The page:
Ohio University sororities offer many opportunities for interested women to participate in. Although formal recruitment takes place in the fall, informal recruitment offers students another chance to meet friends and join a sisterhood.
Informal recruitment events began on Jan. 18 with the Greek Expo in Baker Ballroom from 5-7 p.m. Students interested in the recruitment process were able to meet women from multiple Women's Panhellenic Association, or WPA, chapters on campus.
Director of Sorority and Fraternity Life, Christianne Medrano Graham, said the main difference between the formal and informal recruitment processes is the structure.
The 2022-23 year formal recruitment took place from Sept. 9 to Sept. 18, according to a previous Post report. Graham said formal recruitment is a five to six-day process, where potential new members register for the WPA recruitment and visit all 10 chapter houses on campus. From there, potential new members, or PNMs, narrow down which chapters they like until they choose one to join.
"When we do spring recruitment, or the informal process, you don't have that same structure," Graham said. "All of the potential new members do not have to visit all of the sororities. They just pick and choose."
Unlike formal recruitment, campus chapters hold individual events for PNMs to attend. Interested students can choose which chapters they want to rush and only attend those events.
Maire Stonecipher, a junior studying psychology and sociology-criminology and vice president of new member services for WPA, said the formal recruitment process consists of more commitment not everyone can provide. She said the informal process could be easier for some compared to formal recruitment.
"None of the events are required which takes stress away for those who are going through the process," Stonecipher wrote in an email. "Informal events are a lot more relaxed as well, which can build deeper connections and make the decision process easier."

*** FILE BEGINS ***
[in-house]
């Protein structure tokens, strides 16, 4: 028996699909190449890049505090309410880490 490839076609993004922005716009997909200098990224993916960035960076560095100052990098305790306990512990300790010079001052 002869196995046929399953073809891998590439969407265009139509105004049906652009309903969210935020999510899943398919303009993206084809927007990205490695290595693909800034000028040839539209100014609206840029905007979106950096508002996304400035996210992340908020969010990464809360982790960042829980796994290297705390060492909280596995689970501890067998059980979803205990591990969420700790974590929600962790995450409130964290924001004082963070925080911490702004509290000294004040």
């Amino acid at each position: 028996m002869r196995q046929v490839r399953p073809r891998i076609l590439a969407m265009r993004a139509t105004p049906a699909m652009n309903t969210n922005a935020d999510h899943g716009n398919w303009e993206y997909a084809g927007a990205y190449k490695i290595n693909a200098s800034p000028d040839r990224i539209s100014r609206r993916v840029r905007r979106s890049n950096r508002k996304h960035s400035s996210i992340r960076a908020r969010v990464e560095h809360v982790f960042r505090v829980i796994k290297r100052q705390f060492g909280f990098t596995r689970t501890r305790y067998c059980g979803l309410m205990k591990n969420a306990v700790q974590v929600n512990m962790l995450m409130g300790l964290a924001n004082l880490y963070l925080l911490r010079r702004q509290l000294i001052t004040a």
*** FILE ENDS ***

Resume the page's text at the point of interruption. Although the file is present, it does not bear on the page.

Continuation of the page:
While the informal process may offer a less stressful environment for some, Graham said the informal process does not offer an equal chance for PNMs to visit all of the campus chapters and recommends women visit all of the houses.
"In the formal recruitment process, you visit all of them and try to have an open mind and open heart to determine where you fit in best, as opposed to being so focused on joining one where maybe you don't even fit in with your personality with those women," Graham said.
During the formal process, PNMs have a Rho Gamma, an upperclassman who is an active member in a sorority, to guide them during recruitment and act as a mentor. Rho Gammas do not reveal which campus chapter they are a part of.
Katie Clarke, a junior studying computer science and vice president of recruitment for WPA, said this year's informal recruitment will have Rho Gammas to help promote chapter events and guide PNMs in a less structured format.
"It's having a mentor there," Clarke said. "Just to hear how the whole process is going for [PNMs] ... there to help be a guiding hand through the process."
Clarke said she went through the formal recruitment process to join her sorority but encourages anyone interested in learning more about Panhellenic life to attend informal chapter events.
"If people are on the fence about Greek life, it's not just a social aspect," Clarke said. "We also have scholarship opportunities. You're allowed to get leadership opportunities. A lot of our networking has gotten a lot of our women their internships and post-grad jobs."
Graham said there is a sorority to fit every personality, whether it be through WPA or another Panhellenic organization on campus. She said her advice to women interested in informal recruitment is to stay open-minded during the process.
"I love and believe in the spirit of fraternity very much," Graham said. "I think that, if done correctly, the fraternity and sorority experience could be the premier leadership experience you can have, because you have something that brings you together."